So, first off, I don’t ignore my clients. Oh man, I really hope nobody thinks I do. I promise that was just a controversial headline to try to get your attention. But I see this scenario playing out over and over again with pregnant clients, family members, and friends who go past their due date and I’ve been guilty of contributing to it in the past. I call it the watched-pot effect and I’ve seen people go bonkers because of it.
I’ve written about due dates in the past so I won’t go into why they should mostly be ignored, but I really think this bears repeating: a watched pot doesn’t boil. Say that to yourself now. Say it again. Once more with feeling! It’s true; studies suggest that the more anxiety a woman feels about her due date, the greater chance that she’ll be pregnant for longer. It’s a vicious cycle. Some kind of cruel cosmic punishment. And studies also show that stress hormones have an effect on babies in utero and how they handle stress themselves later in life.
Stressed out yet? Don’t be. You’re supposed to be a helper, not a stressor! Being poked, prodded, and pestered is not going to help your partner, friend, or family member feel safe enough to let her body go into labour. Think, for a second, about the family cat, who seeks out the spare bedroom that nobody ever goes in, or the dark cubby under the stairs, as her perfect labour space. This is no coincidence; cats and other animals look for dark, warm, quiet, places to give birth because they know they’ll be free to focus on what their bodies need to do. Humans are no different.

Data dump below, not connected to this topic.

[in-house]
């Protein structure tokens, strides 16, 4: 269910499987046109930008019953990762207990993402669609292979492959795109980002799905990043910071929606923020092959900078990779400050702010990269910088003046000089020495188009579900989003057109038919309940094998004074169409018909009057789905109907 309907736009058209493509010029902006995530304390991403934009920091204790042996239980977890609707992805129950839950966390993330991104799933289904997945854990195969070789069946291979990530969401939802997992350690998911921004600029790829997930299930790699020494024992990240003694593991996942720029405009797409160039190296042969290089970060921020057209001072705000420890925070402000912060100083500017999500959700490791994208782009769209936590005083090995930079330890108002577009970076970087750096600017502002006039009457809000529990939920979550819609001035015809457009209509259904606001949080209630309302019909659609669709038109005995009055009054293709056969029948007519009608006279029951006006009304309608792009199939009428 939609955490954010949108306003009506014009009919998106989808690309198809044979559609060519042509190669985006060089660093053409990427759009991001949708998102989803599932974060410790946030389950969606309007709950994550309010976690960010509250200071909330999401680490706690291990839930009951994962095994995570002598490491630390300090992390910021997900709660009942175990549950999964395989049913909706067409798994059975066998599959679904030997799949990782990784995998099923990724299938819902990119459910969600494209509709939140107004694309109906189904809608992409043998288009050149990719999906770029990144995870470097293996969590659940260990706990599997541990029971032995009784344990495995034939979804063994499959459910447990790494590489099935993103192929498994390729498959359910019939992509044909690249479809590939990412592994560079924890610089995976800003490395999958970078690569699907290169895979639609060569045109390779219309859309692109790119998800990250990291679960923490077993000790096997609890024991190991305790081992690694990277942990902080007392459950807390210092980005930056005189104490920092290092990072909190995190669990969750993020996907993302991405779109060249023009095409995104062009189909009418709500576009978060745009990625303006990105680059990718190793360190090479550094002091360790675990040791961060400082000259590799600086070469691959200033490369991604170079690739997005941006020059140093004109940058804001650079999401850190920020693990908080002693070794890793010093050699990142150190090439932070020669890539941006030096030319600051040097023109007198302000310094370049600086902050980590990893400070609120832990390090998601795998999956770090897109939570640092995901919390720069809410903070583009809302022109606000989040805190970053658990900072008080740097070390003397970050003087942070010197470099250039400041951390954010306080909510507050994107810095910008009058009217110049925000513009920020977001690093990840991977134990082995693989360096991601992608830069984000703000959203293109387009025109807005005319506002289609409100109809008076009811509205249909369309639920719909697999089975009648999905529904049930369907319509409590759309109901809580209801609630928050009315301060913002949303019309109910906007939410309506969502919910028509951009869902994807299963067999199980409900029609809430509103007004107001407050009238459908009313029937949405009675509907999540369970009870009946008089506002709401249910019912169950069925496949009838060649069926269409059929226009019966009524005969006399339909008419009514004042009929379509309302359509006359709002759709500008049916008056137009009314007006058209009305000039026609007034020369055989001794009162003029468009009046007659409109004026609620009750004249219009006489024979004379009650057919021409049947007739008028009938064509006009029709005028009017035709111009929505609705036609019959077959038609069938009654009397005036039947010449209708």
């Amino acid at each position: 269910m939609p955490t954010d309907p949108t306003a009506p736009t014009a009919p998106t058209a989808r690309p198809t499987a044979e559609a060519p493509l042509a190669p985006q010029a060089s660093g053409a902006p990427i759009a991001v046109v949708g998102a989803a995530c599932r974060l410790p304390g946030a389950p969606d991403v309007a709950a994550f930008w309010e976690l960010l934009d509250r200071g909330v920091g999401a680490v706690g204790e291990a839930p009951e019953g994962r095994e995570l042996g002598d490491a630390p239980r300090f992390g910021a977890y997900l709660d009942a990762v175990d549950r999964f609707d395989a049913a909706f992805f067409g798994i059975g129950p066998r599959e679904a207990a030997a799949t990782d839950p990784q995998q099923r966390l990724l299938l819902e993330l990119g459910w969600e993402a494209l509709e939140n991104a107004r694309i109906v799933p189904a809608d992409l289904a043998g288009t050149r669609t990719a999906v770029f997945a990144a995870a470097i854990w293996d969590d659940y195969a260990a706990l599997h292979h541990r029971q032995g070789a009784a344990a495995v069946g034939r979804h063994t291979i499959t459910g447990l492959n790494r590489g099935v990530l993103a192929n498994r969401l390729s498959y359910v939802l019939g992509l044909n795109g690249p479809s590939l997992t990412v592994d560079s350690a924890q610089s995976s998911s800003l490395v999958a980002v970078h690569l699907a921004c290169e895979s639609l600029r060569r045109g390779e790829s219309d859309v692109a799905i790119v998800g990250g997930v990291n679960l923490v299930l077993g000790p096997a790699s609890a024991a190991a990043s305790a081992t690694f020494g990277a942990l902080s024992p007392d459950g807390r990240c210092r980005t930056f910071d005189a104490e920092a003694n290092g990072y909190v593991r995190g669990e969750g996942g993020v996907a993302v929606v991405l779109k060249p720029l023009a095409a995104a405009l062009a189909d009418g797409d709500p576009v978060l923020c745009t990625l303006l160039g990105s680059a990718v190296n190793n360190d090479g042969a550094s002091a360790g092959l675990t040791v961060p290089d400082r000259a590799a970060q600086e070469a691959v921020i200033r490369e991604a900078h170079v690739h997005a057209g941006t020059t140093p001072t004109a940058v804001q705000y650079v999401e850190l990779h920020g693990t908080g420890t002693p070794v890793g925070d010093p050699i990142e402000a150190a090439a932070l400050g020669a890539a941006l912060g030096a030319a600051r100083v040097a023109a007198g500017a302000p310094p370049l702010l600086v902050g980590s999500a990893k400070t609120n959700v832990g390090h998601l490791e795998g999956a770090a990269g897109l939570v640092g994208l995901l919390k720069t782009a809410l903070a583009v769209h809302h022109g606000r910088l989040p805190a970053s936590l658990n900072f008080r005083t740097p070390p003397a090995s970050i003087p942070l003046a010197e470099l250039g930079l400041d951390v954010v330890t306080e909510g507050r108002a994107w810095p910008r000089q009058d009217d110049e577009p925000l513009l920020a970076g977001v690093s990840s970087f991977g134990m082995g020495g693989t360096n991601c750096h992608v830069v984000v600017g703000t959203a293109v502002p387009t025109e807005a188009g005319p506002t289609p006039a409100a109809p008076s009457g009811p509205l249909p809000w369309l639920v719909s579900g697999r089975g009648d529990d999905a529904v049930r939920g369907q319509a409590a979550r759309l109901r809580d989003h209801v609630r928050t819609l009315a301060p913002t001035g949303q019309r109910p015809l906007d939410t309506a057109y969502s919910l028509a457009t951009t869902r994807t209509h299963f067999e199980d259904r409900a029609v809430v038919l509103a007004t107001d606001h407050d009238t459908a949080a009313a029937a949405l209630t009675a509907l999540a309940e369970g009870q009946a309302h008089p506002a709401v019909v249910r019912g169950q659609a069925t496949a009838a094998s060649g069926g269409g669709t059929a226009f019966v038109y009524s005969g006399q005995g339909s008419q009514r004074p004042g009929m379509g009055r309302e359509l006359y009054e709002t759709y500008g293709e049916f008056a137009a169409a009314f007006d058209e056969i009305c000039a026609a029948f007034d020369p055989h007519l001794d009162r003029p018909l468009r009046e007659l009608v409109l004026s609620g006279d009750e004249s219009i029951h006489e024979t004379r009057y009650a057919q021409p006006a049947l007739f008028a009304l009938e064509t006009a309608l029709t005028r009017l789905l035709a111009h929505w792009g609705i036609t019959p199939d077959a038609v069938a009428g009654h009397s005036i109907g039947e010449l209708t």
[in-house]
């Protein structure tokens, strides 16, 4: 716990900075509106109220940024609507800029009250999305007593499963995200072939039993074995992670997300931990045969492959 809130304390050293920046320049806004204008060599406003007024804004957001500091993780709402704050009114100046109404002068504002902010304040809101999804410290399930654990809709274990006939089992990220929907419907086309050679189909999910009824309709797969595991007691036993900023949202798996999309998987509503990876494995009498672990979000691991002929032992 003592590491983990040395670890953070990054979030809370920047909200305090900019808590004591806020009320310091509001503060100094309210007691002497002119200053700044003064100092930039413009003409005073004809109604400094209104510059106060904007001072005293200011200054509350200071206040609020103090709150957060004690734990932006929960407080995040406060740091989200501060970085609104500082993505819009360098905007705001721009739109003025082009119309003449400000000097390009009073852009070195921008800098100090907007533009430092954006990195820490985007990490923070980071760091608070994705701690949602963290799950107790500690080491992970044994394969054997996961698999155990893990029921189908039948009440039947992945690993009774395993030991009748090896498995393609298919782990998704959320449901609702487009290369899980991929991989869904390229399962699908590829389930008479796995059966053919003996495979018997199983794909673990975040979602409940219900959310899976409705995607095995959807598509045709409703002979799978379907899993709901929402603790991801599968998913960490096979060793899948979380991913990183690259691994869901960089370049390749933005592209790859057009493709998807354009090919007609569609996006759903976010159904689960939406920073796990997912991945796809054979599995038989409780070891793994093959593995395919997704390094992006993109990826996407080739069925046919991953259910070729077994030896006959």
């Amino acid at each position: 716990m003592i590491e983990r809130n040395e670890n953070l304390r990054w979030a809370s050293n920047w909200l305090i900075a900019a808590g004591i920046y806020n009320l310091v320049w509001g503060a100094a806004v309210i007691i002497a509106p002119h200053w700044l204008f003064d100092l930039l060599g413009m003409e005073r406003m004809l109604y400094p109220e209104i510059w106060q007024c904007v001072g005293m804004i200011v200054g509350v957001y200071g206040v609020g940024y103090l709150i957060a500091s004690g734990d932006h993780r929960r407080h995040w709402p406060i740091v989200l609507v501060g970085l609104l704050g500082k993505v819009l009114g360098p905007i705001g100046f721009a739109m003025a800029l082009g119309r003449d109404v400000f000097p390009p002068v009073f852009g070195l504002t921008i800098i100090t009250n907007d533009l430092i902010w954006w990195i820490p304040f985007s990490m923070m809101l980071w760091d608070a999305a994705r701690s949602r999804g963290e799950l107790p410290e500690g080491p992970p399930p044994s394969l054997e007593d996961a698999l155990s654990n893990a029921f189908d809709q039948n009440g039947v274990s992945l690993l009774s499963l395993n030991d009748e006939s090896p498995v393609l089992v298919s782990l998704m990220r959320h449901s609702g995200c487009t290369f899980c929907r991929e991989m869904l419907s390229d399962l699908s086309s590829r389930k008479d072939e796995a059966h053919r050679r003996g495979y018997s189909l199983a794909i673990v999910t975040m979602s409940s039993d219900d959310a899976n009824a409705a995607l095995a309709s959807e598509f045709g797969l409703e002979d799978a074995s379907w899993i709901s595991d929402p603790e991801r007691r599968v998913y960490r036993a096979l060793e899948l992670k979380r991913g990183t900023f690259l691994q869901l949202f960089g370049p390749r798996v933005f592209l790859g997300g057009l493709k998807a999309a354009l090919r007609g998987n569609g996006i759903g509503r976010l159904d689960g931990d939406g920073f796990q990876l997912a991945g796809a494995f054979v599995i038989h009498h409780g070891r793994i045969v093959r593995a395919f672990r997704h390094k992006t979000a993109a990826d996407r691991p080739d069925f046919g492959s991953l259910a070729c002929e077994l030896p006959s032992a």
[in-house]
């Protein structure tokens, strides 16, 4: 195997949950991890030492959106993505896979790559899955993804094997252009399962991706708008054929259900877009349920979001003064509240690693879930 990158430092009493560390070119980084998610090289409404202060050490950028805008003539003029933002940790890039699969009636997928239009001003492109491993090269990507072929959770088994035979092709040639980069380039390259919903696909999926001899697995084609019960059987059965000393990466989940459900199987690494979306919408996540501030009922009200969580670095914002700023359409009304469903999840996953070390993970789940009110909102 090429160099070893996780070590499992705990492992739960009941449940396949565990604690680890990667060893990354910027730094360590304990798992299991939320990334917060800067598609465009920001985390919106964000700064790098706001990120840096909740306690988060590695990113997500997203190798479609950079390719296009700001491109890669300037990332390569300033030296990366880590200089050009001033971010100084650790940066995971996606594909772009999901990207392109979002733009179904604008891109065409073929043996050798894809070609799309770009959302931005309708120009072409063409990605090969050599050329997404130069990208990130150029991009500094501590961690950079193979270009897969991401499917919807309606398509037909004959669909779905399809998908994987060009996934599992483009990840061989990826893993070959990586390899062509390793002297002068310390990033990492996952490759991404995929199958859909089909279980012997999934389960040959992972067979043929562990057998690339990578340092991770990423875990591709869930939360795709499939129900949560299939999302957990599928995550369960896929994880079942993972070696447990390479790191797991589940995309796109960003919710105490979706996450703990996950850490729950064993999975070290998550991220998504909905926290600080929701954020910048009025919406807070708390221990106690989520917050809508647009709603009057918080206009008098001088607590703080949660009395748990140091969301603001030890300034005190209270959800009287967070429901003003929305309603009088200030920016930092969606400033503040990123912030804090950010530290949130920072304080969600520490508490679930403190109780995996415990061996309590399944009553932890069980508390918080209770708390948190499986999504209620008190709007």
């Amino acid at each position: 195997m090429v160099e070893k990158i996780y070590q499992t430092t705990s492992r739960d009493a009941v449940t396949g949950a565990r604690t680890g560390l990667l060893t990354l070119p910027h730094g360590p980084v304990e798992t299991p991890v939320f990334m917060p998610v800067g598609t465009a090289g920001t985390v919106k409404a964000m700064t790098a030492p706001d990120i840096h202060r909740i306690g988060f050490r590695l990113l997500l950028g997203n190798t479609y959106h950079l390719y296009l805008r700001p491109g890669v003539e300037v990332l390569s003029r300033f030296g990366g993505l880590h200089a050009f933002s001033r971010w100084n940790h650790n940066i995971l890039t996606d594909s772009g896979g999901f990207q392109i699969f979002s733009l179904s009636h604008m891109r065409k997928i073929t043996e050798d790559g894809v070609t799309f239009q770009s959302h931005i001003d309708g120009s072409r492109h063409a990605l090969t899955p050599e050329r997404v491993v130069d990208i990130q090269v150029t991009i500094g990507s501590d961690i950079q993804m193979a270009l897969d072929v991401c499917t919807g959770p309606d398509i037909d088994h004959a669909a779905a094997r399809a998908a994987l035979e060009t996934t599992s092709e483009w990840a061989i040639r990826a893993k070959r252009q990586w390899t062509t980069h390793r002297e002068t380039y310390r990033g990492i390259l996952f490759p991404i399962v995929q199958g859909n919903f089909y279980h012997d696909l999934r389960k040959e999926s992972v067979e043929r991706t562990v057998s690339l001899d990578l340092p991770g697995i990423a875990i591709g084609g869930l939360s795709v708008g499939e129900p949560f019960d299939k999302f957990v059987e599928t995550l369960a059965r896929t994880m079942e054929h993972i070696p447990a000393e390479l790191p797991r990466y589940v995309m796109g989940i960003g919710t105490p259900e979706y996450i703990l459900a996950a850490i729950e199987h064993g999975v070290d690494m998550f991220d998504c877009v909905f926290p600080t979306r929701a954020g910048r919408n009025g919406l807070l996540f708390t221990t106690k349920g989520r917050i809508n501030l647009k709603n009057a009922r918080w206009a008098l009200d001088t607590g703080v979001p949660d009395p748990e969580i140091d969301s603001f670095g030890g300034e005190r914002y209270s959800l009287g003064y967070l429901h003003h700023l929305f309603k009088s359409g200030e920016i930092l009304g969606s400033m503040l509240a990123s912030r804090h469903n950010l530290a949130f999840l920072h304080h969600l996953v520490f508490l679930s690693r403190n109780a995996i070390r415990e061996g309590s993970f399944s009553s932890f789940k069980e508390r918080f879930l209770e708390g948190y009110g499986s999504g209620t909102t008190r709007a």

So as a partner or family member, what can you do to help? Here are some ideas:
- Book some time for an activity with the birther. This may seem counter intuitive to what I said above about relaxation and all that, but it isn’t. We do need those safe, quiet spaces to labour, but we also need to just get out of our heads. Making plans around the estimated due date gives a birther something to focus on, rather than The Big Day. It’s a distraction and sometimes that’s exactly what we need to make a shift.
- Offer comfort. Are you good at massage? Do you have a side job in aromatherapy? Is your apple pie out of this world? Share something comfortable, indulgent, and/or relaxing with the birther.
- Mobility is key. Sometimes all it takes is for the baby to make a slight shift in positioning to trigger labour. On a day when the parent has lots of energy (this is key; don’t push her if she’s tired), offer to go for a walk, do some prenatal yoga videos together (they’re great even if you’re not pregnant), or splash around at the pool.
- Empathize. Chances are, the pregnant person is tired of hearing every attempted comfort or platitude about waiting for the baby. In my experience, most people don’t want to hear “the baby will come when s/he’s ready”. That’s pretty obvious! You know what never gets tiring, though? Empathy. Knowing your friend/partner/family member legitimately feels for you is awesome. Yeah, it sucks to have to wait! Yeah, your ankles are swollen! Yeah, you’re super pregnant and ready to pop! Listening and supporting through what seems like an endless pregnancy is really valuable; most times pregnant people will get to the “…but I know this baby is worth waiting for” or “…but, y’know, I’m really damn good at being pregnant” part. And that’s when you can jump in and cheerlead.
- DO NOT ASK if the baby is here yet. Just don’t do it. Plenty of people will; you don’t need to be that person. I promise, when it’s time for you to know, you’ll know. And giving a pregnant person space can be one of the most wonderful gifts of all!